A guide to equity release
First published on 20 of October 2017 • Updated 25 of March 2019
As you enter later life, you may find you need additional sources of income. One solution may be to release some money from the value from your home, while continuing to live there. This is known as equity release. This is a major decision, so should never be taken without independent professional advice.
What does equity release mean?
Your equity is the total market value of your home, minus any mortgage you haven’t yet paid off. In short, it’s the sum you’d walk away with if you sold the home for cash.
But if you don’t want to sell your home, you may still be able to access a large portion of this money. If you have paid off your existing mortgage (and so own your home outright) you can consider an equity release scheme.
Equity release can provide you with a large sum of money to spend while enabling you to continue living in your home. It can be particularly useful for covering large expenses later in life, such as long-term care. However, there are downsides to accessing the value of your home in this way.
Generally, to use equity release you need to be between the ages of 55 and 95. There are two main types: lifetime mortgages and home reversion schemes.
This is the most popular type of equity release. You borrow a lump sum in the form of a mortgage, which is eventually repaid from the sale of your home either when you die or move into long-term care. The amount you can borrow is usually between 18 per cent and 50 per cent of the property’s total value – typically the older you are, the more you can release.
The amount you owe will grow with interest, but you can sometimes reduce this by paying off the interest as you go (this is known as an interest paying mortgage). Also, most providers now offer a ‘no-negative-equity guarantee’, which means the debt will never be more than the sale value of the property.
You may qualify for an enhanced lifetime mortgage if you have a serious health condition or an unhealthy habit, like smoking. This can enable you to borrow more, or to pay lower interest.
Talk to your financial adviser about the pros and cons of a lifetime mortgage.
Home reversion schemes
With a home reversion scheme, you sell all or part of your property – but with a legal right to continue living in it until you die or move into long-term care. The money can be paid to you either as a lump sum or as a regular income, whichever you prefer.
Whether you sell all or only part of your home, you won’t receive full market value for it, so bear this in mind when making your decision. Some providers of home reversion schemes require you to be over 60.
If you’re considering a home reversion scheme, you can speak to a financial adviser to find out what suits your future wishes and financial situation the most.
How am I protected?
The Equity Release Council was set up to protect people from losing out from these schemes. Any equity release company that has the Equity Release Council logo on their material must ensure you can still live in your home until you die or move into permanent care. They must also ensure that you will never owe them more than the total sale price of your home, even if its value drops. You also have the right to ask a solicitor to check all the documents before signing up to a scheme.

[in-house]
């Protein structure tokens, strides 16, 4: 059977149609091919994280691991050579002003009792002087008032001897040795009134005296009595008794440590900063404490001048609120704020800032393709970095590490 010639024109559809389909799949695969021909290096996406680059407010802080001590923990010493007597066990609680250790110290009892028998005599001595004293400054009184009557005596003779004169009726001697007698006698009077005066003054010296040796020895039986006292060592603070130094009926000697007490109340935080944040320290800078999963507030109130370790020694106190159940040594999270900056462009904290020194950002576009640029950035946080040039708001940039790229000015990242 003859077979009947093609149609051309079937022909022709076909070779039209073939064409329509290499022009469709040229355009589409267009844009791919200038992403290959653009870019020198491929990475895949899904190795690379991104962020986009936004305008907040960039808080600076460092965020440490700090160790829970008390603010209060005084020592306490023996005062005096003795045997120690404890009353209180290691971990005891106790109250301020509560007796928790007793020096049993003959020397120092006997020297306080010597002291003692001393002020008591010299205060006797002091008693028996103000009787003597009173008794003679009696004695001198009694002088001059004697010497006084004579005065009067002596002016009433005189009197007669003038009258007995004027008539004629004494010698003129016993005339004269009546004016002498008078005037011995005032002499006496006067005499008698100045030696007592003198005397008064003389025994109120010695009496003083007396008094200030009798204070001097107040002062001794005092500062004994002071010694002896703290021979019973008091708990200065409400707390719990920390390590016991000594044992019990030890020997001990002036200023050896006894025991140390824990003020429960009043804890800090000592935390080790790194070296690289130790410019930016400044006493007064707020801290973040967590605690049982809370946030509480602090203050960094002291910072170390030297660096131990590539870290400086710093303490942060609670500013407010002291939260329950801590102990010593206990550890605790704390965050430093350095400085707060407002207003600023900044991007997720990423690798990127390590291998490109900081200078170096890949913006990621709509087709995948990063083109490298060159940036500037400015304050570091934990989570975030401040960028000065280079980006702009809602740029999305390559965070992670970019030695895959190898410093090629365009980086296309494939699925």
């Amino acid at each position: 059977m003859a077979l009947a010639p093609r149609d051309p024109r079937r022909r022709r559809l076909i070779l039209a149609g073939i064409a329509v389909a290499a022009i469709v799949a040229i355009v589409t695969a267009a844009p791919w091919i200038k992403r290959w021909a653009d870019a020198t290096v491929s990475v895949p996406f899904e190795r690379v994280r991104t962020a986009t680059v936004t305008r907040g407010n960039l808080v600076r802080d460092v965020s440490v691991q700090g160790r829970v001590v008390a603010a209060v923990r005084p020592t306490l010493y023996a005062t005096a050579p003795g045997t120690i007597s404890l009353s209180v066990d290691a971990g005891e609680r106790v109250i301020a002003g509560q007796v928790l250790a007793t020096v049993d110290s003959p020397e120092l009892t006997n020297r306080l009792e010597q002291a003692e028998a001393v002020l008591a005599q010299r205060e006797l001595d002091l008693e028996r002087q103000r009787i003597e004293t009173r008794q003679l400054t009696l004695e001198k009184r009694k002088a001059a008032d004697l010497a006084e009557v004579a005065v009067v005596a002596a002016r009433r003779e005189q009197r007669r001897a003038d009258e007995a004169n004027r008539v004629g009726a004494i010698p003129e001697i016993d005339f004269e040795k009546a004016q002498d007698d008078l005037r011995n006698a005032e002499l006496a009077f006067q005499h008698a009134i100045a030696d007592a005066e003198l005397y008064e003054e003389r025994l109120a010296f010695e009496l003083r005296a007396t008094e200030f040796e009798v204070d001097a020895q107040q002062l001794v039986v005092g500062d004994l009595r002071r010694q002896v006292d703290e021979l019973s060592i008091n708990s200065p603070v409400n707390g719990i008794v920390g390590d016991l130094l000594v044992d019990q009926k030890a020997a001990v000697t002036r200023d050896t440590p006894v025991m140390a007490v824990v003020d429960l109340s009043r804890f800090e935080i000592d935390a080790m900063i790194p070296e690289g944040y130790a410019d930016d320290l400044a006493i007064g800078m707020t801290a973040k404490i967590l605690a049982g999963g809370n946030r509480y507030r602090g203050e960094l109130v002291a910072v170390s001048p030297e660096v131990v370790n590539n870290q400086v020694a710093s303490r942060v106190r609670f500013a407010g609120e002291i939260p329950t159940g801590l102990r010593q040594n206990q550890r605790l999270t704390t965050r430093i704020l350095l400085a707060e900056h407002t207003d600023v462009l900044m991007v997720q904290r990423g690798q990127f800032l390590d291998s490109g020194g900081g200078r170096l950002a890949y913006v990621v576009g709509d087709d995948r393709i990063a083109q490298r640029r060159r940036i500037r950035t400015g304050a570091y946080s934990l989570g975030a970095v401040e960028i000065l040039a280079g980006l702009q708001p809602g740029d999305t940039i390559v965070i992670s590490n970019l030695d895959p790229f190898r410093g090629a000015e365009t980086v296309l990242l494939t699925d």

What are the risks?
One downside of an equity release scheme is that it will reduce the amount of inheritance your beneficiaries could otherwise receive. With a lifetime mortgage in particular, you run the risk of owing far more than you borrowed when the time comes for the home to be sold – up to the total value of the property (but not more than that).
This is because a lifetime mortgage (like a regular mortgage) charges compound interest. If you don’t pay off the interest at regular intervals, the entire sum will compound – so at around 5 per cent interest, the amount you owe would double every 15 years. This is a good reason to be cautious of lifetime mortgages if you hope to leave a good inheritance for your family.
One way to reduce this risk is to take out a series of smaller lifetime mortgages over the years. This way you will not be paying interest on the whole sum for the whole period of time, so the amount you end up owing will be less.
Another good reason to do this is that your money is better off invested in your home (where it is likely to grow) than in a cash bank account. Yet another is that having lots of money in your account may reduce the benefits you are entitled to, including help with the cost of care. The value of your home is not included in any means test as long as you are living there – but cash in the bank certainly will be.
Always ask your financial adviser or mortgage broker to explain the risks to you in detail. including how much it could cost your family in the long term, and whether downsizing might be a better option.
Can I end the scheme early?
You can choose to end your equity release scheme early, but this can cost you. If you’ve changed your mind, it’s important to speak to a financial adviser as soon as possible to work out the most cost-effective way of organising your finances. (Even better, go over all your future plans with your adviser at the start, so you’re less likely to change your mind.)
If you want to move home, you can keep your scheme running as normal. You’ll have to tell your equity release company so that they can decide if your new home is similar in value.
How do I set it up?
Your financial adviser or mortgage adviser can help you decide whether an equity release scheme is appropriate, or whether you should consider other options such as downsizing instead. Your adviser can also find the best one for you from the whole of the market and set it up for you. As an extra safeguard, have your solicitor check over the agreement you have with the equity release company before signing it.
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